Differences from the 1941 film[]

  • There are no talking animals in the remake in contrast to 1941 original.
  • In the original film, [Junior|Casey Junior] had eyes and a mouth and is able to speak. In the remake, Casey appears as a non-anthropomorphic train and does not speak, but he does have several lights and handrails on his front that resemble a face.
    • Casey Junior also only appears at the beginning and at the end of the film.
    • Because Casey Junior is a non-anthropomorphic train, it is presumed that he had no trouble moving unlike in the original film.
  • In the original film, the (unnamed) ringmaster is arguably the main antagonist. In the remake, he is given a name--Max Medici--and is not a villain.
    • Max also owns a pet monkey, who usually annoys him throughout the first half of the film.
  • In the original film, [(character)|Dumbo] is delivered by [Stork|a stork] to [Jumbo|Mrs. Jumbo]. In the remake, Mrs. Jumbo is pregnant and actually gives birth to Dumbo.
    • Storks can be seen right before Mrs. Jumbo gives birth to Dumbo, which is a reference to the original film. The one that perched near Mrs. Jumbo's car could possibly be Mr. Stork.
    • Dumbo is delivered while the circus train is in motion. In the remake, Dumbo is born sometime after the train arrives at its destination.
  • The human characters have more significant roles in the remake.
  • Scenes involving the circus train differ from the original film:
    • The train is slightly shorter than its animated counterpart.
    • In the remake, the train reaches its destination in the day while in the original, it arrives there at night.
    • Before the train leaves, the ringmaster doesn't signal it to go.
    • The remake only shows one elephant boarding the train while the original showed many animals.
    • The train doesn't climb over a mountain in the remake; however, it does pass through a crop field, which was not featured in the original.
  • The original film begins with a thunderstorm followed by storks delivering baby animals to their parents at the circus while the remake begins with the circus train leaving for the next town, which happens after the baby delivery scene in the original.
    • No narration is heard at the start of the remake.
  • Most animals from the original (hippos, zebras, giraffes, camels, ostriches, tigers, lions, bears, hyenas, gorillas and kangaroos) do not appear in the remake.
    • The remake introduces circus animals that didn't appear in the original such as snakes, dogs and pigeons.
  • There were 7 other elephants (all female) with larger roles in the original film, but in the remake there were at least 2 (both male because Mrs. Jumbo was their first female) that only had smaller roles.
    • Mrs. Jumbo doesn't wear a hat or a blanket on her back in the remake.
  • In the original film, Dumbo is helped by a mouse named [Q. Mouse|Timothy Q. Mouse]. In the remake, he is instead helped by two children named [Farrier|Milly] and [Farrier|Joe Farrier], while a white mouse dressed up as Timothy is seen for a brief appearance.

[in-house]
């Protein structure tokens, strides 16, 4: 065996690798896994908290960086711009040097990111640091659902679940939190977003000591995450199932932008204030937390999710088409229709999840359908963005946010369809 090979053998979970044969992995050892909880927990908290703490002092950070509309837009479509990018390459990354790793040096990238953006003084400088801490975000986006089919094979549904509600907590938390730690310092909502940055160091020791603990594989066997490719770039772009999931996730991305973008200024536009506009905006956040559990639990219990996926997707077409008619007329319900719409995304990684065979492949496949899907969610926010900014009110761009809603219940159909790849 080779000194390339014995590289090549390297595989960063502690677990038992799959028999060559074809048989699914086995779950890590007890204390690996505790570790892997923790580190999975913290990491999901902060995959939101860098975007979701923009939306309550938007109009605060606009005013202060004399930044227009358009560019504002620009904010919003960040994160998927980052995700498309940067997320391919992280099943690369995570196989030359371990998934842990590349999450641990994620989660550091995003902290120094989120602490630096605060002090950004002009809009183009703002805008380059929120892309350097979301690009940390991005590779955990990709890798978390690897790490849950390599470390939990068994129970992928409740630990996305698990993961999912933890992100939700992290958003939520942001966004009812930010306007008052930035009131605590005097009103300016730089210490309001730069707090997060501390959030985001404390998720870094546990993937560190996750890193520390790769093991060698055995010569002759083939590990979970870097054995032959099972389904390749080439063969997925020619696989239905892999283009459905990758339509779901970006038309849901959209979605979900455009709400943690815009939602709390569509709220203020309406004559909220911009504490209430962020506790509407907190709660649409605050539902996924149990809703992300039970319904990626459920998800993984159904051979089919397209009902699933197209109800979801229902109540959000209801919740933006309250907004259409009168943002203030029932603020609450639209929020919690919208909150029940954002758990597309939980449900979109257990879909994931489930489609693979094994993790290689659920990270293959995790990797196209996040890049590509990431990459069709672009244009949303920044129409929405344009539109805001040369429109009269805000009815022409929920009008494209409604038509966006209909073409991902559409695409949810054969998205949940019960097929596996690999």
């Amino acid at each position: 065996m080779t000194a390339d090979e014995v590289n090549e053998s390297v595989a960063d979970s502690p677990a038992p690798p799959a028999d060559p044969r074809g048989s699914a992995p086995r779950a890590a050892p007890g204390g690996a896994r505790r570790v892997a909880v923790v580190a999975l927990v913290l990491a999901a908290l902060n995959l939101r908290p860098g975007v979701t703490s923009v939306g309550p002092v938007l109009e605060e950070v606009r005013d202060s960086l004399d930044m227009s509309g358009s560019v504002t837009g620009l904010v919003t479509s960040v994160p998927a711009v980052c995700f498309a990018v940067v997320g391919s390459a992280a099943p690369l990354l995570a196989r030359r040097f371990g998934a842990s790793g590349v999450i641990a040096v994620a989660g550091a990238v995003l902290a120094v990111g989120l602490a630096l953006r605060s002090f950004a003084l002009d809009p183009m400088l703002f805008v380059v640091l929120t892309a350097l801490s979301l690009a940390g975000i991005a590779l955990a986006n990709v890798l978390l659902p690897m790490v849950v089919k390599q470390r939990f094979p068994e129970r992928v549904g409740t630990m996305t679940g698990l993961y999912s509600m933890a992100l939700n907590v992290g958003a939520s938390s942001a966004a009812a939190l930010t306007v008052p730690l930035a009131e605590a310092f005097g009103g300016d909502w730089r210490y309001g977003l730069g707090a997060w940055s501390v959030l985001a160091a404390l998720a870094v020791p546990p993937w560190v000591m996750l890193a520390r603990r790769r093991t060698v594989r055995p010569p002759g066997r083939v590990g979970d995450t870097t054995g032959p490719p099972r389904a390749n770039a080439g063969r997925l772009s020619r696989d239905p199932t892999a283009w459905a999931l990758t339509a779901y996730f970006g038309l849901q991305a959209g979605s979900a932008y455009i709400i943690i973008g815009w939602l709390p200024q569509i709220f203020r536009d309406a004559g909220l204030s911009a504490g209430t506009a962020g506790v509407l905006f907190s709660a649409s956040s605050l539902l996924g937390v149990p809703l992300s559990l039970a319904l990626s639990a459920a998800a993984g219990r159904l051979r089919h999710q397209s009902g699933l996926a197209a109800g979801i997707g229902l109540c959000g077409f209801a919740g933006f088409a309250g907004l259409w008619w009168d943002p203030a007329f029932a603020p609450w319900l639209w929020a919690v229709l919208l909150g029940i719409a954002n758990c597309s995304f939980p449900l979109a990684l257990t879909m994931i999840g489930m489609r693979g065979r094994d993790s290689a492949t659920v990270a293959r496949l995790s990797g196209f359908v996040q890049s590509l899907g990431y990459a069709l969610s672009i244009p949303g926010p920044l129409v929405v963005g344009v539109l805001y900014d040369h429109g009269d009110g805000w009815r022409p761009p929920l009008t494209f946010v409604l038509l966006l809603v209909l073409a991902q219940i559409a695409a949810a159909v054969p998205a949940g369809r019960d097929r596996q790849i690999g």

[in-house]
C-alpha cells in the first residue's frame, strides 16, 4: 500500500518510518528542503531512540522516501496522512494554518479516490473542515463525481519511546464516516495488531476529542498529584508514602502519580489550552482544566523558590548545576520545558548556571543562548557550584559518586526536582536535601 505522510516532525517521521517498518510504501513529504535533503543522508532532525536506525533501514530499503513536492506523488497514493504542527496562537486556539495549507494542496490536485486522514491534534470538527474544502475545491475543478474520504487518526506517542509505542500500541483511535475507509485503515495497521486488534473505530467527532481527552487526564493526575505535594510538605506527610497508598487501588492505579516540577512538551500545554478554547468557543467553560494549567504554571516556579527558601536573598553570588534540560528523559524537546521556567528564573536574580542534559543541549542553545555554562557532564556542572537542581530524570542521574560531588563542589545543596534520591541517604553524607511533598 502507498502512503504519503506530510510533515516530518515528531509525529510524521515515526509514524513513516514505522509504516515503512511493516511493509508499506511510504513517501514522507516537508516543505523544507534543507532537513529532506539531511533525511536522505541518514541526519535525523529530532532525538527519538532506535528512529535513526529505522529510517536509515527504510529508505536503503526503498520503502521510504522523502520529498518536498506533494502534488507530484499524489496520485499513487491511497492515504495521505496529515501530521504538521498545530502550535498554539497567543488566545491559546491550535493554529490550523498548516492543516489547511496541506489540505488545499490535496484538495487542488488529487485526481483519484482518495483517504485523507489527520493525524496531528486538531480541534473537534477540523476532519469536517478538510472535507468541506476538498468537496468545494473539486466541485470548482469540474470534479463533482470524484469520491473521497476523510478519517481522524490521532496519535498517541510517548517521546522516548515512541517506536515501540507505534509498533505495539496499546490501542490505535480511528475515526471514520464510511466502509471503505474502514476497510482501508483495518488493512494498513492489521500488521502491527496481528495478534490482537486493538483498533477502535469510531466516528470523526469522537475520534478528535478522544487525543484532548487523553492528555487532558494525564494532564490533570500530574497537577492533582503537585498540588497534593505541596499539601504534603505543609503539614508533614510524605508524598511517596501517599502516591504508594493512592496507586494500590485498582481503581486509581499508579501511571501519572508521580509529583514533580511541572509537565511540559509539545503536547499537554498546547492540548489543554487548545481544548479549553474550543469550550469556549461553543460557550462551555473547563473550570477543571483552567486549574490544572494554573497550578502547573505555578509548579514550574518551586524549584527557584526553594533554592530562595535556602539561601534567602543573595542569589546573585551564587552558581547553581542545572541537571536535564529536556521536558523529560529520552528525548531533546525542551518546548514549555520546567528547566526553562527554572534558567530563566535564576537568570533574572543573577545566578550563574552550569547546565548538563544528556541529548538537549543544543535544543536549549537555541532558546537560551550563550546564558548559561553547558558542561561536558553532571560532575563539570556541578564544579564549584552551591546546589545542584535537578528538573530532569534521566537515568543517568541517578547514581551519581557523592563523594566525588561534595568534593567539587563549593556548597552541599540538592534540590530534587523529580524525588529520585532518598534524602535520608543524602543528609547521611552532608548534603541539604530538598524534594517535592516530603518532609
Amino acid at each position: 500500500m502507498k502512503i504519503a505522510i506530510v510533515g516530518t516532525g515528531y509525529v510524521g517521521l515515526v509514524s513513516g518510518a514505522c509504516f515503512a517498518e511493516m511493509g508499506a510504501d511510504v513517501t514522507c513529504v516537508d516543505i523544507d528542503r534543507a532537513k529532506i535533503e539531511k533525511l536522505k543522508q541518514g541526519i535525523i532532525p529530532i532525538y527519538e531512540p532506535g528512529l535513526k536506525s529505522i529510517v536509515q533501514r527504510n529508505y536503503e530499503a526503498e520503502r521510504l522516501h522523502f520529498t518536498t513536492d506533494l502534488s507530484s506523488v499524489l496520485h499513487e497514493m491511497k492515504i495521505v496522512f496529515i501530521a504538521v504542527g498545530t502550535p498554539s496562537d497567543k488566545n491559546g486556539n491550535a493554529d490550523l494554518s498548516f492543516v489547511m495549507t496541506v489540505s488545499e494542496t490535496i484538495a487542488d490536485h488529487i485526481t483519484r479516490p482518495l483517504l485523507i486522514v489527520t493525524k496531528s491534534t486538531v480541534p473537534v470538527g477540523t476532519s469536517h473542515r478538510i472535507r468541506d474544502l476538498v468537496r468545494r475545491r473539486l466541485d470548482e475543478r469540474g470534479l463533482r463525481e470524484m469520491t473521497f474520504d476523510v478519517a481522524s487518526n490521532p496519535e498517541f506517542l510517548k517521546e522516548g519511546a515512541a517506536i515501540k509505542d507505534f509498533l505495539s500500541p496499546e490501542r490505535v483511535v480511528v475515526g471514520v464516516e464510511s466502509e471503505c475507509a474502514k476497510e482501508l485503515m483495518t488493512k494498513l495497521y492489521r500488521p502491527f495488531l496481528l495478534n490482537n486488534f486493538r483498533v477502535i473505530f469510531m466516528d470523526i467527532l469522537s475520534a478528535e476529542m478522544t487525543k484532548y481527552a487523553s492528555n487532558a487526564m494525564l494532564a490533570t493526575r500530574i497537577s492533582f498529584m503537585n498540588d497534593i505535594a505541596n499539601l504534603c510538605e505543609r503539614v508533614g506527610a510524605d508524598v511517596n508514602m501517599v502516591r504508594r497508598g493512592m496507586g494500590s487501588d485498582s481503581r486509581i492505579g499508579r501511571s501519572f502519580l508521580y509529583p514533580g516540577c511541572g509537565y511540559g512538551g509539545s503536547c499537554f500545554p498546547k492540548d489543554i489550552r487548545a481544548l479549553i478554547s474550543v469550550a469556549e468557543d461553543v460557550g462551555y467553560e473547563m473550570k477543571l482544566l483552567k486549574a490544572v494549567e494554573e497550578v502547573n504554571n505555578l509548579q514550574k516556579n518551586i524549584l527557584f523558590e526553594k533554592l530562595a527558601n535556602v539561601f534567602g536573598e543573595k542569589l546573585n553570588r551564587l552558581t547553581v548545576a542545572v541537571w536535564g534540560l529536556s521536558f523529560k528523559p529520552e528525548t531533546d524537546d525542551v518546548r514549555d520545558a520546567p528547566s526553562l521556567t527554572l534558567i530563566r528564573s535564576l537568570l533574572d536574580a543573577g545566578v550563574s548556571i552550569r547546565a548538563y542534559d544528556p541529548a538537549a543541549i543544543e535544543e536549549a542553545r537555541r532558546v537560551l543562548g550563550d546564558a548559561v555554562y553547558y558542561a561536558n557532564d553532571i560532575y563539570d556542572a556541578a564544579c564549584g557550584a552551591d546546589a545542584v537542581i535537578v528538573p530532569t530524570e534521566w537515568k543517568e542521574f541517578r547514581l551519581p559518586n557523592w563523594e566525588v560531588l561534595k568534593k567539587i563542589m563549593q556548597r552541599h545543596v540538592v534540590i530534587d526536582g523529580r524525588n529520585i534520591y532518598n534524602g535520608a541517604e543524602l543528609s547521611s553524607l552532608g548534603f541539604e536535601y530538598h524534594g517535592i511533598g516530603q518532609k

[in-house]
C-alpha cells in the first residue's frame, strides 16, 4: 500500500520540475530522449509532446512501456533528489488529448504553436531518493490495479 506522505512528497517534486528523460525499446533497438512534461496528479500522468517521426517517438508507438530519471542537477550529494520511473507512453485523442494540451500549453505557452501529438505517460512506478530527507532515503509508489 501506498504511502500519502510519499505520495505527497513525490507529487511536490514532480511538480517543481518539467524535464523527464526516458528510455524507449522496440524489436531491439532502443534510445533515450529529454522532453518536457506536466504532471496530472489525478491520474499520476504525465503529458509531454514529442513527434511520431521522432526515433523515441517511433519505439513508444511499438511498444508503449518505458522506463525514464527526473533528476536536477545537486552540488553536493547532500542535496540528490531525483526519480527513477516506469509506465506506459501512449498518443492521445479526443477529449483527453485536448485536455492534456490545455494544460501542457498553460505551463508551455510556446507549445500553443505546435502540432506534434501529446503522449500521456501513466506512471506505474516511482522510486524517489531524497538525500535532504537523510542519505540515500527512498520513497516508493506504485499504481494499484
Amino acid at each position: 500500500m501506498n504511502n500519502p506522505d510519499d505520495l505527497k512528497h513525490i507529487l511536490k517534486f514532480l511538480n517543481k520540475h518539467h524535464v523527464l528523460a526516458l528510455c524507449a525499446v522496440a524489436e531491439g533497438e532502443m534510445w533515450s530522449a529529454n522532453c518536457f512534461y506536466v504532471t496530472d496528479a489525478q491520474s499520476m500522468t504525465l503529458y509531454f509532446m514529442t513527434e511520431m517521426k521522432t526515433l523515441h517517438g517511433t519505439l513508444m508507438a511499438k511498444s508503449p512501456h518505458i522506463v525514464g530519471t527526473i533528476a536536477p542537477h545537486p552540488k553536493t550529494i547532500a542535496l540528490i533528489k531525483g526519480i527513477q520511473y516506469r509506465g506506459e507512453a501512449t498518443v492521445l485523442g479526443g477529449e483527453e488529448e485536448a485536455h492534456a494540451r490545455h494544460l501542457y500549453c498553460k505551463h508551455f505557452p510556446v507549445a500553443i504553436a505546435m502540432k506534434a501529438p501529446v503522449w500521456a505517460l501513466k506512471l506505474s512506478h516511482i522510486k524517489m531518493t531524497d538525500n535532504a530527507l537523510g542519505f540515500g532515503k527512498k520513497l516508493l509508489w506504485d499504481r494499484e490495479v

• Mrs. Jumbo's handler Rufus replaces the bully as the main victim of her rampage.
  • In the original, Mrs. Jumbo seems to have lived in the circus her whole life; in the remake, she was recently bought by the ringmaster.
  • Dumbo's name was given by the other elephants in the original. In the remake, his name was given by the public during his first performance dressed as a baby elephant.
    • Dumbo's name came from the sign on Dumbo's baby carriage, which was damaged when Dumbo exposes his ears.
  • The parade, Mrs. Jumbo's rampage, and the Pyramid of Pachyderms are all combined into one scene in the remake.
    • The elephants do not stack them themselves on top of one another during this scene.
    • In the original, Dumbo approaches the audience with his ears tied up. In the remake, he is instead dressed up like a baby with his ears hidden by a baby hat while riding a large baby carriage.
    • Dumbo does not trip over his ears.
    • No performance equipment (tightropes, trampolines, trapeze swings, etc.) are seen in the tent.
  • The two clown acts from the original film are combined into one scene in the remake.
    • The performances in the clown act are less comedic.
    • While flying in the tent, Dumbo doesn't attack the clown actors.
    • In the original, Dumbo fires peanuts at the other elephants in the tent; in the remake, he instead sprays water at a group of boys.
  • In the original film, the clown act involves Dumbo, dressed as a baby, being pushed out of a burning building into a tub of pie. The remake sees him dressed as a firefighter, lifted to the top of the building on a ladder while putting out a fake fire, and then saving a monkey dressed as a woman before being accidentally trapped on the top platform
    • An accident occurs when a firefighter hat damages the machine that controls the fake fire; this does not happen in the original.
    • The tub of pie is replaced with an ordinary tub of water.
      • Milly accidentally falls into the tub while trying to help Dumbo, which is similar to how Dumbo was knocked into the tub in the original.